I grew up reading a small handmade holy card that was tucked in the mirror of the entryway closet of my childhood home. It contained a quotation credited to St. Francis de Sales: “Confide in God, Lean on His Providence, and fear nothing.” A good recommendation to remember in this season when we remember that God Himself came into the world to save us.
The last thing I usually did leaving home was to check my appearance in that mirror and my eyes usually fell on that card. When we moved from that home, the card moved as well and in our new home it was stuck in the top of the light switch cover in the entryway, right next to the door. So it was still the last thing one saw before leaving home.
The card is now yellowed with age. When we divided up my mother’s personal possessions after her death last summer it was the one thing I really wanted. I had previously requested it from her but she demurred, wanting me to wait until she no longer needed it.
When I took the card I was surprised and delighted to find on the back an inscription that appears to be from my grandmother to my mother: “Say this prayer often it will help you –Mom.” It was a special bonus, this advice from my grandmother. It was like a tender hug of encouragement, reaching out from eternity.
One of the advantages of living longer is gaining an appreciation of the Providence of God. Because when you look back you can more easily see how God worked things out for the good. If you are looking for it, that is.
Because at the same time it is a common temptation to look back and lament the lost opportunities or the mistakes you have made and be overwhelmed by them. I think this is more common to women than men – or at least women are more likely to talk about it.
I once heard a great story about Divine Providence. It might be just an urban Catholic legend, but it sounds just like God:
A man’s wife died in childbirth. His child survived but the man, a Catholic, refused to allow the baby to be baptized because he was angry with God. As time went on, the infant became ill and died. Some years later, when the man returned to the faith, he was inconsolable over the fact that he had denied his child the grace of baptism. In his anguish he consulted a priest who counseled him to place his trust in Divine Providence and simply pray for his child.
Then he happened to come across the nanny who had taken care of his child. He thanked her and shared his sorrow at never having had the baby baptized. He told her of how he had prayed all these many years for God’s mercy for him and his child. The nanny paused and then admitted to him that she had secretly baptized the child just before death. The man realized that his prayers had been answered before he had even said them!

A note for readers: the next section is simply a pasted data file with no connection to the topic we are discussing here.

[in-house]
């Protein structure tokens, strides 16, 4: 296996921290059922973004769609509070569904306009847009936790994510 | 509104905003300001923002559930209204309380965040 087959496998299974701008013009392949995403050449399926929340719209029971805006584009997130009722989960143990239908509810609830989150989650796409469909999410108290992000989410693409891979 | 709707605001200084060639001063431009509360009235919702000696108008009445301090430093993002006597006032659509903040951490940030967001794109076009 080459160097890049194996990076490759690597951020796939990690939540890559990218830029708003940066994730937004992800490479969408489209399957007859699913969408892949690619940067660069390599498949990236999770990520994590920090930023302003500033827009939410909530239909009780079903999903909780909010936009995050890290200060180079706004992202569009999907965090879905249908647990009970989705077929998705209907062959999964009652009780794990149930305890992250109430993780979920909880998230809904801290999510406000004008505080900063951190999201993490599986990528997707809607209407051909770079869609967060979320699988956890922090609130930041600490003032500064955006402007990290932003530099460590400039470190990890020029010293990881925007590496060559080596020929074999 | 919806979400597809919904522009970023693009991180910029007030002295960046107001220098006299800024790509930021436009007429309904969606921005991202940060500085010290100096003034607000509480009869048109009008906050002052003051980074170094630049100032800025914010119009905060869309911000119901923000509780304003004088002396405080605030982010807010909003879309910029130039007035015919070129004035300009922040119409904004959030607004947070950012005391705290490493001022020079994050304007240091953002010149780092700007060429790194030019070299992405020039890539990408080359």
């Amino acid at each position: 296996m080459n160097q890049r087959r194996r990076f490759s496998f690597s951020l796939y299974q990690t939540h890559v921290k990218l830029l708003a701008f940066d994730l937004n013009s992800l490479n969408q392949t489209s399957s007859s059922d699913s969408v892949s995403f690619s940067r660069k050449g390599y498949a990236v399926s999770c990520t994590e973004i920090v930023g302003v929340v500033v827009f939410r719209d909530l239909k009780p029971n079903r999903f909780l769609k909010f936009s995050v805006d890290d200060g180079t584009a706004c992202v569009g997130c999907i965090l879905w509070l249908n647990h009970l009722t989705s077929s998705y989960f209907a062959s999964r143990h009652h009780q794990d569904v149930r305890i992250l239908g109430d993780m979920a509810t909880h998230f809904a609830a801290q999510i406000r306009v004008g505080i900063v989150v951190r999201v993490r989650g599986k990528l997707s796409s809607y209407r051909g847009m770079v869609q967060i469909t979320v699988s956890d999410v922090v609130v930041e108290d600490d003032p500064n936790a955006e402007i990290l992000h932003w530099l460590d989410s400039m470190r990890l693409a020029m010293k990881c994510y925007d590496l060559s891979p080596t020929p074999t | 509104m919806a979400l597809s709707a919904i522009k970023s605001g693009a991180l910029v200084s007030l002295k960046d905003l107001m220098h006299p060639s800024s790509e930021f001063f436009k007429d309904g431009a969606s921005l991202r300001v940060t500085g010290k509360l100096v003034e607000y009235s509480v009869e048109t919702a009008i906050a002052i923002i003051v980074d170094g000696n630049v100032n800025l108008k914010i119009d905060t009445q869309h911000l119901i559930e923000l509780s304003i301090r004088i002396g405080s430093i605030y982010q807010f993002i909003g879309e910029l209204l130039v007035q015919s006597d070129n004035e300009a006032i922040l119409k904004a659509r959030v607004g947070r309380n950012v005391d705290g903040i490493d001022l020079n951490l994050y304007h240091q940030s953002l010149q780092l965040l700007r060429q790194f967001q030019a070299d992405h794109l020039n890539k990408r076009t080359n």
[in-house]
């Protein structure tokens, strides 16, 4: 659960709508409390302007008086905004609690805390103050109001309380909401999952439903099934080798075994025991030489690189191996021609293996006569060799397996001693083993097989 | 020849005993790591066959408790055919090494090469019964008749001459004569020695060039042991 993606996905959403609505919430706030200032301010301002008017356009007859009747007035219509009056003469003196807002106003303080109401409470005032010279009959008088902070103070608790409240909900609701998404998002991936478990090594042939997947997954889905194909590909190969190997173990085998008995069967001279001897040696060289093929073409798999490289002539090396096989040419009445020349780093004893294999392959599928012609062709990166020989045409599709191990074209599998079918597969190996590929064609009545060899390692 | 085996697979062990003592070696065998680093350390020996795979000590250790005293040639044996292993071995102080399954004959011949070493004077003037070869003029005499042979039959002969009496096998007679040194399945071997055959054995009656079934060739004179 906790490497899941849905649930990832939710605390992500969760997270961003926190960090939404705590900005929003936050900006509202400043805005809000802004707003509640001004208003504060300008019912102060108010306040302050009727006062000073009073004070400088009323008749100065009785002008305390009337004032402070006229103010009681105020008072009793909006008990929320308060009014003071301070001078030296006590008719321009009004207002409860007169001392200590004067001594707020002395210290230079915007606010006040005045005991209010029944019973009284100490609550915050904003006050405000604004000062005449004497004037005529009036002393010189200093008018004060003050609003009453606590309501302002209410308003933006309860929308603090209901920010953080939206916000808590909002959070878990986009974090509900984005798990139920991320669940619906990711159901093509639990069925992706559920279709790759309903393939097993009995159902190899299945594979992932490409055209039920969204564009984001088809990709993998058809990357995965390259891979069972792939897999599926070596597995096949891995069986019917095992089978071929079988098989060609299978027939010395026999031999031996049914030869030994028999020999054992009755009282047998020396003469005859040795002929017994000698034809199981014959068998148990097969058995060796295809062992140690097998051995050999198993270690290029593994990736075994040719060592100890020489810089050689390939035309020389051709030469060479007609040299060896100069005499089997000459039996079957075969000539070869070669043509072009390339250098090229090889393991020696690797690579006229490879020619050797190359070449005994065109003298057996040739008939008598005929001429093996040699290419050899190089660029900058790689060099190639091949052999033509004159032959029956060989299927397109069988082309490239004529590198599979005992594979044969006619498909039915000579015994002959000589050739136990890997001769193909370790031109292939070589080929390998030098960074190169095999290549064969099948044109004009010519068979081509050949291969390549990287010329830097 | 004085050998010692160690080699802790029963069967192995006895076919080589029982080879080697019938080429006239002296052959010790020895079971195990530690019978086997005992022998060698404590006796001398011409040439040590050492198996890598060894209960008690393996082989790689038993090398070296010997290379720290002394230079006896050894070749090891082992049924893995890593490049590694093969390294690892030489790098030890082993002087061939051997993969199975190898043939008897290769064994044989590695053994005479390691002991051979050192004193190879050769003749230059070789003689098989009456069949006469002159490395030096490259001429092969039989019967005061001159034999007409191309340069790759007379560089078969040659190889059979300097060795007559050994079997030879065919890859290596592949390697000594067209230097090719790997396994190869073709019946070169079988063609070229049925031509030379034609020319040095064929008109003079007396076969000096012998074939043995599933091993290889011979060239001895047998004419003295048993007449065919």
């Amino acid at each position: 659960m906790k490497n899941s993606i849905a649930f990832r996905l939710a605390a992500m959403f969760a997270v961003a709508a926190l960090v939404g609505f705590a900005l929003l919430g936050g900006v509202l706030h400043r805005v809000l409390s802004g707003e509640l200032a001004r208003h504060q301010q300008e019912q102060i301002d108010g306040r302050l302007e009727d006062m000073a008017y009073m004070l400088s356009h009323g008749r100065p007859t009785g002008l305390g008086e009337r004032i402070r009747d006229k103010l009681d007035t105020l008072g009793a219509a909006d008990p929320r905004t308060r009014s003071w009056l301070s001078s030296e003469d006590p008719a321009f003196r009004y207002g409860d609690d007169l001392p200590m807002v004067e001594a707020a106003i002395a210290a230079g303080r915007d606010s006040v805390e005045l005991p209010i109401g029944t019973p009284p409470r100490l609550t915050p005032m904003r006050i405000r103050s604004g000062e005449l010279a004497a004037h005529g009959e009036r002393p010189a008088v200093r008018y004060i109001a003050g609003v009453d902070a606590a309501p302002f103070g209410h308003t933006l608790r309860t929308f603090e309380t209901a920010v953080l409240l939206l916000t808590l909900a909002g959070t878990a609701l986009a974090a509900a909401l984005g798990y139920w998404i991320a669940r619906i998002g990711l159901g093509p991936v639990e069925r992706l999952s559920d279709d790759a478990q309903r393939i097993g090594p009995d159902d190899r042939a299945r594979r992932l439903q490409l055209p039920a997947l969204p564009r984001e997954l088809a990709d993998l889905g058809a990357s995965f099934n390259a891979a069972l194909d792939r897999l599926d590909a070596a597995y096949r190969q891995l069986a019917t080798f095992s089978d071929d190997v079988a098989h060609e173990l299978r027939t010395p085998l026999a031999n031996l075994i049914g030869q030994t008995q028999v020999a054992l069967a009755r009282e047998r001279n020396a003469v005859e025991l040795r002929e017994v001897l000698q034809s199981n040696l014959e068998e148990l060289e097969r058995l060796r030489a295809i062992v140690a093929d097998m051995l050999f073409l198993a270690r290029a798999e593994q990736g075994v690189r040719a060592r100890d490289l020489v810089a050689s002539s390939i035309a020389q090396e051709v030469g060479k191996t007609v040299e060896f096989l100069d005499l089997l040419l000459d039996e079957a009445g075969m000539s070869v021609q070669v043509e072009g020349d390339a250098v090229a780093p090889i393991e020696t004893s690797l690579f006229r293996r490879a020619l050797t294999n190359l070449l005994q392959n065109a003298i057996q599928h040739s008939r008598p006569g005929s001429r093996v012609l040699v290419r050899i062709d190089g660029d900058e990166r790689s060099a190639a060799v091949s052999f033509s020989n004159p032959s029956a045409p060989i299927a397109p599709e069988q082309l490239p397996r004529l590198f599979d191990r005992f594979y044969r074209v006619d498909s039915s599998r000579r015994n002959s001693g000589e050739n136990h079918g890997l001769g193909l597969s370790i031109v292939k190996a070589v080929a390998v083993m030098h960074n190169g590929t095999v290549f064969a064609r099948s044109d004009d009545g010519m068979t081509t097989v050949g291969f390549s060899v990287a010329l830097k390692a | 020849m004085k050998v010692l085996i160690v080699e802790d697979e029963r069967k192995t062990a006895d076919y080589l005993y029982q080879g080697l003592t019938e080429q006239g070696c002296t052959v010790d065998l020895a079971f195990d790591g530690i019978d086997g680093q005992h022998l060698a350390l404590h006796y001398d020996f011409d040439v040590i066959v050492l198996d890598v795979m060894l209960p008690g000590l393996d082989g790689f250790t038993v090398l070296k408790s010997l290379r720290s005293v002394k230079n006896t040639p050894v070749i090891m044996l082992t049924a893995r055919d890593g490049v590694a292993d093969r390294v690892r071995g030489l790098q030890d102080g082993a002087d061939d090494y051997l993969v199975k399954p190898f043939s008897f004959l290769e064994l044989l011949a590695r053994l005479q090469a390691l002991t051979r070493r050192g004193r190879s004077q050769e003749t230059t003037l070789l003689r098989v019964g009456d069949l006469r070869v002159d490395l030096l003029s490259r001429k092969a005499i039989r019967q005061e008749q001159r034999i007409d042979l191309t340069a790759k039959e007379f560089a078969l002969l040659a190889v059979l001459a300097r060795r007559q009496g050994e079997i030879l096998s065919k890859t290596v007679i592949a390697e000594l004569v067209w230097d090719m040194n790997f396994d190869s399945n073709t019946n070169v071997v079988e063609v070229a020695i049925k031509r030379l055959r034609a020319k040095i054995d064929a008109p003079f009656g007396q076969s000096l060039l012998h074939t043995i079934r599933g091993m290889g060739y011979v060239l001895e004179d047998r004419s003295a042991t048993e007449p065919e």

The priest telling us the story reminded us that God is outside of time so we should never despair of anything in the past – even the past can be committed to prayer!
I have always loved this insight. It is so hopeful and it changes everything. God is Lord even of time.
The Catechism defines Divine Providence as the dispositions by which God guides his creation toward the ultimate perfection to which He has destined it, and then includes this quotation from the Vatican Council I document Dei Filius:
By his providence God protects and governs all things which he has made, “reaching mightily from one end of the earth to the other, and ordering all things well.” For “all are open and laid bare to his eyes,” even those things which are yet to come into existence through the free action of creatures.
Some cultures have a sense of humor about this. The Book of Proverb’s “Many are the plans in the mind of a man, but it is the purpose of the LORD that will be established” (which is often paraphrased as “man proposes, God disposes”). In Latin America, they sometimes add: “and a woman does what she wants!”
One of the more mysterious aspects of Divine Providence is our part in it.
And what of Satan and the wrenches he tries to throw in the works? The Catechism assures us:
He cannot prevent the building up of God’s reign. Although Satan may act in the world out of hatred for God and his kingdom in Christ Jesus, and although his action may cause grave injuries – of a spiritual nature and, indirectly, even of a physical nature- to each man and to society, the action is permitted by divine providence which with strength and gentleness guides human and cosmic history. It is a great mystery that providence should permit diabolical activity, but “we know that in everything God works for good with those who love him.”